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The Origin of “Jesu, Joy of Man’s Desiring” (Not Bach)

Can you guess this piece? Here’s a hint: A human craving for happiness.

Jesu, Joy of Man’s Desiring is one of the most widely-recognized and widely-performed works of classical music. But the famous chorale melody so familiar at formal occasions was written not by Johann Sebastian Bach.

As was common during Bach’s time, this cantata made use of a previously existing chorale melody by Johann Schop written 74 years earlier.

The cantata in which we find Bach’s version of the melody is the 32nd of his surviving cantatas, but it’s label 147th in the BWV classification system.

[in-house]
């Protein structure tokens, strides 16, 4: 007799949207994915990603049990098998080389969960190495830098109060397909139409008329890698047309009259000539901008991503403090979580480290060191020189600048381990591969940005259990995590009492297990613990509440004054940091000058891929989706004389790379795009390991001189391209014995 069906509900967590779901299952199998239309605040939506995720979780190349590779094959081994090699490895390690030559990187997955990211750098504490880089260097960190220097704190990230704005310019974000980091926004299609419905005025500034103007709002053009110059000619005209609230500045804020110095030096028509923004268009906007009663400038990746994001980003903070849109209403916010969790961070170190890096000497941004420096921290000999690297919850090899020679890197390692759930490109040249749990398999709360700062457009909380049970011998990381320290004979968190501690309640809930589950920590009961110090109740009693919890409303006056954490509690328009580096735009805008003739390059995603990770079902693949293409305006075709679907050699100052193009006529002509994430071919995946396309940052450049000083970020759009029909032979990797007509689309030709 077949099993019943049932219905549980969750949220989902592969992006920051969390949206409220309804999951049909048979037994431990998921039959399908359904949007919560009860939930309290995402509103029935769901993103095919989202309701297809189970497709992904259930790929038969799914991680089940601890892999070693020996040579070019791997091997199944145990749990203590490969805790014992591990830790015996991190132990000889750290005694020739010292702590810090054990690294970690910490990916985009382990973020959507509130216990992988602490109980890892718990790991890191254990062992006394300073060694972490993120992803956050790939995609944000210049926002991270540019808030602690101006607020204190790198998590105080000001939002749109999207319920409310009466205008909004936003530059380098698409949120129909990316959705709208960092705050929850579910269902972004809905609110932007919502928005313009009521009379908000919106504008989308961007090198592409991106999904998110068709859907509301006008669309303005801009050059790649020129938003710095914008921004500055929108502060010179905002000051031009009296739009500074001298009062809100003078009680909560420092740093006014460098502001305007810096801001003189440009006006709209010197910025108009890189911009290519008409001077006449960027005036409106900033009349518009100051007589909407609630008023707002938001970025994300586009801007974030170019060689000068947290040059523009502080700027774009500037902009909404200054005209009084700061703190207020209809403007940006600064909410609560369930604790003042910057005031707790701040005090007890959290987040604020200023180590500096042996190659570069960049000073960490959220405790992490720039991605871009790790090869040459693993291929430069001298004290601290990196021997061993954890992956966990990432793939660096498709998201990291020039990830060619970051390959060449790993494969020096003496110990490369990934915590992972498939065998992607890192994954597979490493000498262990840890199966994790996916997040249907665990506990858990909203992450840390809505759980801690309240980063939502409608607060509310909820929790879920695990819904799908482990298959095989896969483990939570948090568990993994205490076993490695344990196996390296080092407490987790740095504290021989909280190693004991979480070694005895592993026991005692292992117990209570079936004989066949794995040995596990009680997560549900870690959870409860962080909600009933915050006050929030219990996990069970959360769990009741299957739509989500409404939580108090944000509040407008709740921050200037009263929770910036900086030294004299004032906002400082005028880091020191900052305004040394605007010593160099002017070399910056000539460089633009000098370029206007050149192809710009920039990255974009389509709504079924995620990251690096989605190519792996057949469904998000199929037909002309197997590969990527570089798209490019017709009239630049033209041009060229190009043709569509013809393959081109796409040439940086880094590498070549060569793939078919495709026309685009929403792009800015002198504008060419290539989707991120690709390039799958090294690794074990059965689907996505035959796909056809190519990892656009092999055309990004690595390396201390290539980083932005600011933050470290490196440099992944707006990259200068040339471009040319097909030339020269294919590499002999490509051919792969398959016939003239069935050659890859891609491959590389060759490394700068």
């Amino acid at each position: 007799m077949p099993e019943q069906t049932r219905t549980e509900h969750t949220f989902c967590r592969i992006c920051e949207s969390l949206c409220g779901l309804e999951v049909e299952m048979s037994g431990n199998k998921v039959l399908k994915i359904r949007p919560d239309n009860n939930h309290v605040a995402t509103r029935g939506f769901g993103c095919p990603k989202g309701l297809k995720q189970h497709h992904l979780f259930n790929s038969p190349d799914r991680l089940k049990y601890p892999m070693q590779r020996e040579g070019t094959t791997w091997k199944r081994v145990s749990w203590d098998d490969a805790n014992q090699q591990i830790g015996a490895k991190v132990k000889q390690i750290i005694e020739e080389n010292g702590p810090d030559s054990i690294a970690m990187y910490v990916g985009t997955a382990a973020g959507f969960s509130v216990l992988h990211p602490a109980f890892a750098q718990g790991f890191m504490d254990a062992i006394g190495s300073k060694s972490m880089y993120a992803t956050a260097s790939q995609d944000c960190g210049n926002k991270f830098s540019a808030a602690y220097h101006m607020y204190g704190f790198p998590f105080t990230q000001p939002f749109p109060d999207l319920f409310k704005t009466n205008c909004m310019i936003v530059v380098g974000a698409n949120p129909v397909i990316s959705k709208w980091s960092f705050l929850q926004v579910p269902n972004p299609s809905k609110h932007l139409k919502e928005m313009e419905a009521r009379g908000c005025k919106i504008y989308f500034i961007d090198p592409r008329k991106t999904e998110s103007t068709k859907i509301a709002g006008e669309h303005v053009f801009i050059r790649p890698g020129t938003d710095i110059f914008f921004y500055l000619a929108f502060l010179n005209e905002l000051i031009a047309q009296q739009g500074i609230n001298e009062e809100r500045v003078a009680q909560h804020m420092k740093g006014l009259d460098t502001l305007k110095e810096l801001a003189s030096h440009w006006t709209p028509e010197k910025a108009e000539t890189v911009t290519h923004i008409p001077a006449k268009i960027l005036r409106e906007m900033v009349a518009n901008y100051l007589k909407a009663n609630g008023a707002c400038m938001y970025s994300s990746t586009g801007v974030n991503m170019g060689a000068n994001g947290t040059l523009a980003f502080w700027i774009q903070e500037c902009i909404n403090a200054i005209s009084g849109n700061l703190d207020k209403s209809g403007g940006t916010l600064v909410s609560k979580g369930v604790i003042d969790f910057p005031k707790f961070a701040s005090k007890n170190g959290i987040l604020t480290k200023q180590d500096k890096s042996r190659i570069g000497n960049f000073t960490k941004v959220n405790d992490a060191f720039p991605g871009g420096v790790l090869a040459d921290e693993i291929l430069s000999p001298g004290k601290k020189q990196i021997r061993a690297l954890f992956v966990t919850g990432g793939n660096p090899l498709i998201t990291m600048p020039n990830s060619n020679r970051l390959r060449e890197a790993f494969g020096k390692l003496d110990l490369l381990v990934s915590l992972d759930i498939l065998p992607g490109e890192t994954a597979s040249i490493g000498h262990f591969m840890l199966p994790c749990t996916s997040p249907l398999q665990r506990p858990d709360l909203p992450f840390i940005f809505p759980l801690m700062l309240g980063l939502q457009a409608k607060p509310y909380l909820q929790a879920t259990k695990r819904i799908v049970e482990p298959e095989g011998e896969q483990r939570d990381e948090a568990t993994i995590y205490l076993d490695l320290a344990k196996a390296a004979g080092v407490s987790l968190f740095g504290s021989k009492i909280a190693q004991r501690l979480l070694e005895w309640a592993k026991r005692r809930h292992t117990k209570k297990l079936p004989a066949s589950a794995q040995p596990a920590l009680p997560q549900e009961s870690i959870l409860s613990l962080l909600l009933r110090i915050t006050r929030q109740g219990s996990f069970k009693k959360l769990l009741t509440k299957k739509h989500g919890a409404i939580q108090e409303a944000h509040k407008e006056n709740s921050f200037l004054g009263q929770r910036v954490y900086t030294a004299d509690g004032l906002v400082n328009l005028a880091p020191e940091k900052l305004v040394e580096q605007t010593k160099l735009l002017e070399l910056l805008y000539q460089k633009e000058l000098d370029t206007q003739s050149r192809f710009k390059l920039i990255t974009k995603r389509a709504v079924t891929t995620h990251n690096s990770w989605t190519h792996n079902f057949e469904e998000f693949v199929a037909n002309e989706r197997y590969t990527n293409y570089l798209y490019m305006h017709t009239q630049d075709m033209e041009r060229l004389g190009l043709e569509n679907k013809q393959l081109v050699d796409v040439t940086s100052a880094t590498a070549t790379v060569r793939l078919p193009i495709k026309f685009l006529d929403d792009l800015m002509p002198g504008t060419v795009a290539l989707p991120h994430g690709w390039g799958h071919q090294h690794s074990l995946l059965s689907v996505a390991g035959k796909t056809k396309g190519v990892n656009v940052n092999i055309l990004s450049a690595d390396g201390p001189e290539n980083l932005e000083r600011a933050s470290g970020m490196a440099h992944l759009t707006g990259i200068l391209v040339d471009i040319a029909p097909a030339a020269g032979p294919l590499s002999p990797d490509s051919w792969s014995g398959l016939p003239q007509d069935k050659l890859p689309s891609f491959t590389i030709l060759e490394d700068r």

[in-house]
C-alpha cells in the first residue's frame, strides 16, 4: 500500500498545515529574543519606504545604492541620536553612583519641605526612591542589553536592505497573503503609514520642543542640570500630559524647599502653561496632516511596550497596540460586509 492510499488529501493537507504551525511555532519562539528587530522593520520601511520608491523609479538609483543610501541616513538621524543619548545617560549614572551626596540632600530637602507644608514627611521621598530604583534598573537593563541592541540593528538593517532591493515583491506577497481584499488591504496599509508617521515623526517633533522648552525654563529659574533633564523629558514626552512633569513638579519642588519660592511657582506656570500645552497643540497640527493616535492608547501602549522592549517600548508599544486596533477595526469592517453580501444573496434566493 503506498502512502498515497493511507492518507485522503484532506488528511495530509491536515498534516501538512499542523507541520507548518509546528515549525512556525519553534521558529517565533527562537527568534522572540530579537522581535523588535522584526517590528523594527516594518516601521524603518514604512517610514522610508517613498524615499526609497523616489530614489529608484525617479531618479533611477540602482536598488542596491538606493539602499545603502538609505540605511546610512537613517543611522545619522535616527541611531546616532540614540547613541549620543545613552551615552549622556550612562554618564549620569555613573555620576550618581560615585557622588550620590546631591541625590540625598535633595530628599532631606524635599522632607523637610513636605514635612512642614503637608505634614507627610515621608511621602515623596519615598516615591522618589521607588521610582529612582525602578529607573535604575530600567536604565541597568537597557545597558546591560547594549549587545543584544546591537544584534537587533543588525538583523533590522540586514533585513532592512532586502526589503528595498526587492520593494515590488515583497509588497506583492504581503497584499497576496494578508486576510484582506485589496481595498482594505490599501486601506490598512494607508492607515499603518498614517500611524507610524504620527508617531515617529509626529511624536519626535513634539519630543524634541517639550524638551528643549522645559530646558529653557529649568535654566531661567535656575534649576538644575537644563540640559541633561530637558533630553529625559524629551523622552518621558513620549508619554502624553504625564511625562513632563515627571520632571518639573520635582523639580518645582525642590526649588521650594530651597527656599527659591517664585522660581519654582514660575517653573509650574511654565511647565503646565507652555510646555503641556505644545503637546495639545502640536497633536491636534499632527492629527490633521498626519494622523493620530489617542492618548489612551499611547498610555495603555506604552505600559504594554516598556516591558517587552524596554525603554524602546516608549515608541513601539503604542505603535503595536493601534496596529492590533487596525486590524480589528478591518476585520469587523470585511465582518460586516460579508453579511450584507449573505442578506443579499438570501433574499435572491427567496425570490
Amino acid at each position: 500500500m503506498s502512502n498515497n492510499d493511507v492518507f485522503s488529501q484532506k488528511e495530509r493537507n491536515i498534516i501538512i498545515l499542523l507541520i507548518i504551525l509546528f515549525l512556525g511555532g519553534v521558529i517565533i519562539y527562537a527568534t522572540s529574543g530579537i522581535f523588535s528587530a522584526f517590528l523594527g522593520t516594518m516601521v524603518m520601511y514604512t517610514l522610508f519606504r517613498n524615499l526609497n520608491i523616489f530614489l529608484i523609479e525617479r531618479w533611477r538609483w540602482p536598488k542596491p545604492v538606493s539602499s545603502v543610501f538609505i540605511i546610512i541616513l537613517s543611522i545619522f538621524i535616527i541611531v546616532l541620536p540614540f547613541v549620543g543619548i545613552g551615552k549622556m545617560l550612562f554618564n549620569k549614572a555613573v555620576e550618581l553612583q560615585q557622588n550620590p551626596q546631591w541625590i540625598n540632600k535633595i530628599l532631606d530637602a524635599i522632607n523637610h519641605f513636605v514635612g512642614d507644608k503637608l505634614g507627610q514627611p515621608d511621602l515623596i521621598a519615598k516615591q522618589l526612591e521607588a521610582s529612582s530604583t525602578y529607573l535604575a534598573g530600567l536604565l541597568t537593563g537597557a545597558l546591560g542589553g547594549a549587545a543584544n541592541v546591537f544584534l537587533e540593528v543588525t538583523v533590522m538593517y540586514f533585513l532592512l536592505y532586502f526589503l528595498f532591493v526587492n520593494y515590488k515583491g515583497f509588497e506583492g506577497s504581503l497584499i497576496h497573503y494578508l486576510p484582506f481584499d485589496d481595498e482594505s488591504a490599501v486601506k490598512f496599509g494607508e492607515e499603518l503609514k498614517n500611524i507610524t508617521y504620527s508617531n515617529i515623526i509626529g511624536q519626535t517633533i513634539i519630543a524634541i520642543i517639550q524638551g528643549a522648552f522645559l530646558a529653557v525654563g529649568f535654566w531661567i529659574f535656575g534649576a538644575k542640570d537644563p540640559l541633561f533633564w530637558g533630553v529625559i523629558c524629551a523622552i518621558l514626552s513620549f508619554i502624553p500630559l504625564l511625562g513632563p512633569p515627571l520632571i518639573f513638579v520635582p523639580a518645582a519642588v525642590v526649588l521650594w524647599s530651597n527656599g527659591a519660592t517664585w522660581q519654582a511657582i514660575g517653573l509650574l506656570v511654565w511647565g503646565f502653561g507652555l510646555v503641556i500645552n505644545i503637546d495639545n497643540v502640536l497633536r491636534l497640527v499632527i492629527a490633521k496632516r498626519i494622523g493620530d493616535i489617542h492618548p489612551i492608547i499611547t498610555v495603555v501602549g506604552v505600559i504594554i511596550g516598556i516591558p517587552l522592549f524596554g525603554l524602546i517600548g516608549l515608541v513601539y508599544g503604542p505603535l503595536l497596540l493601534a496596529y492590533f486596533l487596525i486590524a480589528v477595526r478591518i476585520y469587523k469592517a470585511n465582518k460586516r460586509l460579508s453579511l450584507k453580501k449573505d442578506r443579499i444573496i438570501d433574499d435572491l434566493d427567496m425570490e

The letters BWV are the German abbreviation for “Bach Works Catalog,” a system created in 1950 by Wolfgang Schmieder to order the many works of Bach. Many other composers have unique systems such at Mozart’s Koechel and Schubert’s Deutch, but the Schmieder’s is one of the only that doesn’t bear the name of it’s creator.

Music Heard On This Episode

Johann Sebastian Bach: Jesu, Joy of Man’s Desiring, from Cantata BWV 147
Émile Naoumoff, piano — Piano Collection (Angel Records, 1992)
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Johann Sebastian Bach: Jesu, Joy of Man’s Desiring, from Cantata BWV 147
Émile Naoumoff, piano — Piano Collection (Angel Records, 1992)
Buy from Amazon »
album cover

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